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Health Policy

Don’t Categorically Refuse CPR to Ebola Patients

Paul J. Edelson , 01/15/2015
Recently it has been argued that cardiopulmonary resuscitation (CPR) should, as a matter of policy, not be offered to persons with Ebola disease. Such a catego...
Human Rights

Modern Day Mengeles

Alessandra Hirsch, 01/12/2015
“No power in the world will make us deny our duty, or forget even for a moment our historical task of maintaining the freedom of our people.”-- Joseph Goebbels...

OHRP’s Dangerous Draft Guidance

John D. Lantos, Carl D’Angio, David Magnus, Bray Patrick-Lake, Jon Tyson, andBenjamin Wilfond, 12/21/2014
In October, the federal Office for Human Research Protections issued a “Draft Guidance on Disclosing Reasonably Foreseeable Risks in Research Evaluating Standa...
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Bioethics Forum, the blog of the Hastings Center Report, publishes thoughtful commentary from a range of perspectives on timely issues in bioethics. The opinions expressed in it are those of the authors and not The Hastings Center.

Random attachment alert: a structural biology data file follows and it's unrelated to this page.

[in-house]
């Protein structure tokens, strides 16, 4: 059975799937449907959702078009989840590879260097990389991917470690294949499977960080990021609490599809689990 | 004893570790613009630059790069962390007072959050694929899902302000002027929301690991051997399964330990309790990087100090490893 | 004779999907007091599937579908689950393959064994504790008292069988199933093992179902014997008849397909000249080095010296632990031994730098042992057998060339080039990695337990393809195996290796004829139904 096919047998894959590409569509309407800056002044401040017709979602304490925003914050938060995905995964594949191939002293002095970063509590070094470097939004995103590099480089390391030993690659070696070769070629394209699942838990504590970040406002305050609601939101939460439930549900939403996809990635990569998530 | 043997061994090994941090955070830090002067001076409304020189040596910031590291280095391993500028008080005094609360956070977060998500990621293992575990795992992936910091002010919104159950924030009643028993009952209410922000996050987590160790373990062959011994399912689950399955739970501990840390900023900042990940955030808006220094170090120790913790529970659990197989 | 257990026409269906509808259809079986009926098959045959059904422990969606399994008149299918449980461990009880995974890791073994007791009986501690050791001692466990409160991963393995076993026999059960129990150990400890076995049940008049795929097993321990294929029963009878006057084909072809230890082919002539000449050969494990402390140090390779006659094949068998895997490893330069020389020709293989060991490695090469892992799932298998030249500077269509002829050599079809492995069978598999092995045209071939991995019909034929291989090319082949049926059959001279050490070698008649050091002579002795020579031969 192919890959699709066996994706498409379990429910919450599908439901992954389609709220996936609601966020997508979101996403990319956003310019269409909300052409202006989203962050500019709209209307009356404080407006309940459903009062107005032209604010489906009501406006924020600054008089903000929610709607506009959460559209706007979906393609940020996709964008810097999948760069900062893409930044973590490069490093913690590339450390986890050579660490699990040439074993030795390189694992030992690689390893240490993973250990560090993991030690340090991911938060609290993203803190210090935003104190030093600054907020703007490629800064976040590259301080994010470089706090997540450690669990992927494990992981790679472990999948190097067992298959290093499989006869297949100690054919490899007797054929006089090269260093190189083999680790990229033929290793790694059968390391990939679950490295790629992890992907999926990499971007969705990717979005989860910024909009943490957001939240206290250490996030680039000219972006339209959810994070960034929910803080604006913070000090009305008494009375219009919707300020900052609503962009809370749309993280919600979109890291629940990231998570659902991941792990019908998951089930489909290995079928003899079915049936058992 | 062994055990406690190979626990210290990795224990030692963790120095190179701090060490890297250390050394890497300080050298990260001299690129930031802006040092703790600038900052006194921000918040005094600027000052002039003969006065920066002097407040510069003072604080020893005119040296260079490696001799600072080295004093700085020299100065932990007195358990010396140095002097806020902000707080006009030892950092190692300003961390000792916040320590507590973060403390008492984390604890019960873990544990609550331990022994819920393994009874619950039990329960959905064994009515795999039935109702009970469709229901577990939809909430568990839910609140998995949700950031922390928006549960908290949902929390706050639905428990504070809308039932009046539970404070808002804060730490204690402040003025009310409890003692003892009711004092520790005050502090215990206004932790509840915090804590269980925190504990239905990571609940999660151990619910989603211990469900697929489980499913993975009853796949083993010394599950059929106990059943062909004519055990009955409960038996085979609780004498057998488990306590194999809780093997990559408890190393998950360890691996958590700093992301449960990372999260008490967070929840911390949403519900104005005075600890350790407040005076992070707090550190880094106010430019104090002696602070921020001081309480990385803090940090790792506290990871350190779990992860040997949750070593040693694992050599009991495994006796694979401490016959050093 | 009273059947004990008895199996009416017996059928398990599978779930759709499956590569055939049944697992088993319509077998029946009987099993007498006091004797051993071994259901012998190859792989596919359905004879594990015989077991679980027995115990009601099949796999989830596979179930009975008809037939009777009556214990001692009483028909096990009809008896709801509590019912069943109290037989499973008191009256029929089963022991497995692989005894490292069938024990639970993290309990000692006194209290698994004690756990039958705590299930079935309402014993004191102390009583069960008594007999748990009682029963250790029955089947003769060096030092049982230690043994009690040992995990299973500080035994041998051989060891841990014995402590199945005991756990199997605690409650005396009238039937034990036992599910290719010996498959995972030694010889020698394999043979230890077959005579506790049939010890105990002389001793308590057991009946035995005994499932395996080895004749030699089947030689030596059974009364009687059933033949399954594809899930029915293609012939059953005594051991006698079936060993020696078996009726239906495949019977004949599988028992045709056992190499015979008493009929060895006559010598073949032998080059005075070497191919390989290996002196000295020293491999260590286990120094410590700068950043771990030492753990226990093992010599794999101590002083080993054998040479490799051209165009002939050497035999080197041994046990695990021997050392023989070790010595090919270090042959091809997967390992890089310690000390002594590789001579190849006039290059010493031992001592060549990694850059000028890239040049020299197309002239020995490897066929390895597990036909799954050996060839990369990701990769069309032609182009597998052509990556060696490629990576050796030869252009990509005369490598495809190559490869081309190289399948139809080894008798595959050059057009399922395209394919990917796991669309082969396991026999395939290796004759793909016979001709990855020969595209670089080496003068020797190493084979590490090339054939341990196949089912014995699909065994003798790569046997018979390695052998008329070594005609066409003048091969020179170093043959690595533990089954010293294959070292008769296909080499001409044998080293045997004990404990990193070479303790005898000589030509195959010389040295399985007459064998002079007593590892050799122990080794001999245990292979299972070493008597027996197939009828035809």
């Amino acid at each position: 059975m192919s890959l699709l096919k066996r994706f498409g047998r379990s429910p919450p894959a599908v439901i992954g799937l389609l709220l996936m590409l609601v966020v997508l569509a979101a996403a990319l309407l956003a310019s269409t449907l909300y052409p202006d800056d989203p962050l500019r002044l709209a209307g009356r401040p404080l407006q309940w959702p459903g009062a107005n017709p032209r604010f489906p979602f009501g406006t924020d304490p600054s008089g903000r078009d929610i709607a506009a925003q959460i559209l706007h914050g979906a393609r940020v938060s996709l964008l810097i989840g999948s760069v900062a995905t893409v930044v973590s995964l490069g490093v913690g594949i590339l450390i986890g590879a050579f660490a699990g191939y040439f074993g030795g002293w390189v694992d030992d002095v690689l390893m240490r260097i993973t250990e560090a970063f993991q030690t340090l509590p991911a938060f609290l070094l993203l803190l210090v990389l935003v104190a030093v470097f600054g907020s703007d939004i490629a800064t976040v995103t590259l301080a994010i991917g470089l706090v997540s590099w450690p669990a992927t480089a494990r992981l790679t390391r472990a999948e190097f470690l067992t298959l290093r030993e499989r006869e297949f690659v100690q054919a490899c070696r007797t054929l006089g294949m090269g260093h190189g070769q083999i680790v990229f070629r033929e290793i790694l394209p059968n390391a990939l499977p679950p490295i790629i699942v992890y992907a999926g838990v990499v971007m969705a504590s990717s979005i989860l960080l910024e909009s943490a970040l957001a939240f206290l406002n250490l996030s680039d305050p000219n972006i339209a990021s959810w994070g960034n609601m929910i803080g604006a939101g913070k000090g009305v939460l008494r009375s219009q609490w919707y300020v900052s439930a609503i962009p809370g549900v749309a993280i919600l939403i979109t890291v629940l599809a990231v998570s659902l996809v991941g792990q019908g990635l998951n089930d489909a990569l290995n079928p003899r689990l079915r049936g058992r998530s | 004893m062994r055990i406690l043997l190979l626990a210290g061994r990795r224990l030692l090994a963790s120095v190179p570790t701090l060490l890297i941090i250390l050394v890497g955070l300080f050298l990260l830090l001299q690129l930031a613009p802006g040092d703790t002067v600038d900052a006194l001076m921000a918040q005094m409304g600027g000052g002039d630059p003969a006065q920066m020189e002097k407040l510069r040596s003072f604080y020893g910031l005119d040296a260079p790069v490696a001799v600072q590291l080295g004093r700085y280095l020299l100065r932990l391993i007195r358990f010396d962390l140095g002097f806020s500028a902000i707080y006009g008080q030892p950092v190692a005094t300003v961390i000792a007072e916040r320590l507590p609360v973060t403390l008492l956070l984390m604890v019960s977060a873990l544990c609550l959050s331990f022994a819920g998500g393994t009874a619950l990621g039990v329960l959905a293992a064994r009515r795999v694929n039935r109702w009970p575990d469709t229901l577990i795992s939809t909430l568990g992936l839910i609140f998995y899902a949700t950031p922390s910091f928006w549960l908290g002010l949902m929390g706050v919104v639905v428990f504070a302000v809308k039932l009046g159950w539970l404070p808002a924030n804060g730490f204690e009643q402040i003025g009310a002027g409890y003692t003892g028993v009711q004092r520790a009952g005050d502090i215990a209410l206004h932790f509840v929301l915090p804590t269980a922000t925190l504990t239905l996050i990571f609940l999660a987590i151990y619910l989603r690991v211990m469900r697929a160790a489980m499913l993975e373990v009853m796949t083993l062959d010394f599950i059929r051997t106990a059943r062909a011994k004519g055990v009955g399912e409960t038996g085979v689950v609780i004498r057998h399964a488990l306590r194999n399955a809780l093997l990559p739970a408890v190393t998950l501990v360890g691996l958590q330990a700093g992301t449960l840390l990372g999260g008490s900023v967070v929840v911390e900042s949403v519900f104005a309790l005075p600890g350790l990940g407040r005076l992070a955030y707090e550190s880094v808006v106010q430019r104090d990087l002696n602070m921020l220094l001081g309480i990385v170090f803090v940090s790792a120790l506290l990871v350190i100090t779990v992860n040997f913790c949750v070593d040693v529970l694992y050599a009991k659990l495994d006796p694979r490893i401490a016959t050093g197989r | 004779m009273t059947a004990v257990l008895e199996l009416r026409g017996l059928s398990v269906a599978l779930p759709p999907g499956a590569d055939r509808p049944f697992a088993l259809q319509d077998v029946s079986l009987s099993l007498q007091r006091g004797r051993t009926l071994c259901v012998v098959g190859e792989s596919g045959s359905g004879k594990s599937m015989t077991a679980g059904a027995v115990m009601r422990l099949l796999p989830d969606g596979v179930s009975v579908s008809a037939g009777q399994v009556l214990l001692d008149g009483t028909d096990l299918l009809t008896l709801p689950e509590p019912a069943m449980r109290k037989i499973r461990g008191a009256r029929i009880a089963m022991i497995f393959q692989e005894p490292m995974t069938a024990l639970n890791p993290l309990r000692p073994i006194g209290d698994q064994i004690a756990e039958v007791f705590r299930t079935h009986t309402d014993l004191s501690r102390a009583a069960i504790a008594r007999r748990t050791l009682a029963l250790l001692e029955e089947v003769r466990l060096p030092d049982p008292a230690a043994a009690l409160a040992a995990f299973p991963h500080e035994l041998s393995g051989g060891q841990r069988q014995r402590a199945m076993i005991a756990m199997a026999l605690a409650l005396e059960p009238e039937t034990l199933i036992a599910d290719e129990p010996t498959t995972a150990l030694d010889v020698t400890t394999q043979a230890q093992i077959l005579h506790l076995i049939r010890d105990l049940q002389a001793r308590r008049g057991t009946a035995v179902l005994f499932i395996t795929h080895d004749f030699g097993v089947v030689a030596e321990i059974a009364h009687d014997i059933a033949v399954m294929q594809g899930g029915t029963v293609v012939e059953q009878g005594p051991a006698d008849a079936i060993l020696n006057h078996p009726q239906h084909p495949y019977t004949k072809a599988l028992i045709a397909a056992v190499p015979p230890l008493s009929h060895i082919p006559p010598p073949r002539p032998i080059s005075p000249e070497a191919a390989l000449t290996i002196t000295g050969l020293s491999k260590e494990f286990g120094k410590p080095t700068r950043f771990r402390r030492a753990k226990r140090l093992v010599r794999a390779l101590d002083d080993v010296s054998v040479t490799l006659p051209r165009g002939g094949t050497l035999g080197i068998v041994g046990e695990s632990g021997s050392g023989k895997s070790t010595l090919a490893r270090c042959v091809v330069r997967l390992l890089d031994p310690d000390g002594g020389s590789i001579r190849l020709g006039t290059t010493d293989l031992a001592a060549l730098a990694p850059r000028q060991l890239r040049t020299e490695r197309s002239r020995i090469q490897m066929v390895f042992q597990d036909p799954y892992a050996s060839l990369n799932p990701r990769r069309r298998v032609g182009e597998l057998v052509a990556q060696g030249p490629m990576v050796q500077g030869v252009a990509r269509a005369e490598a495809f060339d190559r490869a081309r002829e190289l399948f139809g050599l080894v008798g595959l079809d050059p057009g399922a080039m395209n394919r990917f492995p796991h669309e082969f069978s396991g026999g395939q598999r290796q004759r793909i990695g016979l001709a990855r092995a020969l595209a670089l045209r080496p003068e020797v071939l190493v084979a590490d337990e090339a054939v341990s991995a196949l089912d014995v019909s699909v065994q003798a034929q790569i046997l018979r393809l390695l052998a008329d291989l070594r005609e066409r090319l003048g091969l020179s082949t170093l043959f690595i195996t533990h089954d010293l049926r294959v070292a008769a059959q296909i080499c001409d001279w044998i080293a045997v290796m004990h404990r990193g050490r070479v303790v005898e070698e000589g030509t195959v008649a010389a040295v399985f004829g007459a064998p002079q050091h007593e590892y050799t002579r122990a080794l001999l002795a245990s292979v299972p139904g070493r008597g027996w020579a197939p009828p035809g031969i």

On The Web

Journal editor defends retraction of GMO-rats study while authors reveal some of paper's history

Retraction Watch

"...claiming COPE guidelines somehow supports the decision [to retract] doesn't seem valid."

Big Data + Big Pharma = Big Money 

Charles Ornstein, ProPublica

"Need another reminder of how much drugmakers spend to discover what doctors are prescribing? Look no further than new documents from the leading keeper of such data."

U Faculty Calls for Review of Controversial Drug Study

Jeremy Olson, Star Tribune

 "Nearly a decade after Dan Markingson died by suicide while participating in a U of M drug trial for schizophrenics, the U’s Faculty Senate raised his death as a reason to re-examine their institution’s handling of vulnerable research subjects."  

 Make Your Wishes Known 

Ashwaq Masoodi, The Atlantic
The story of a 36-year-old man on life support whose family pulled the plug, and what happened next."

Transforming Diagnosis
Thomas Insel, National Institute of Mental Health
"While DSM has been described as a “Bible” for the field, it is, at best, a dictionary, creating a set of labels and defining each."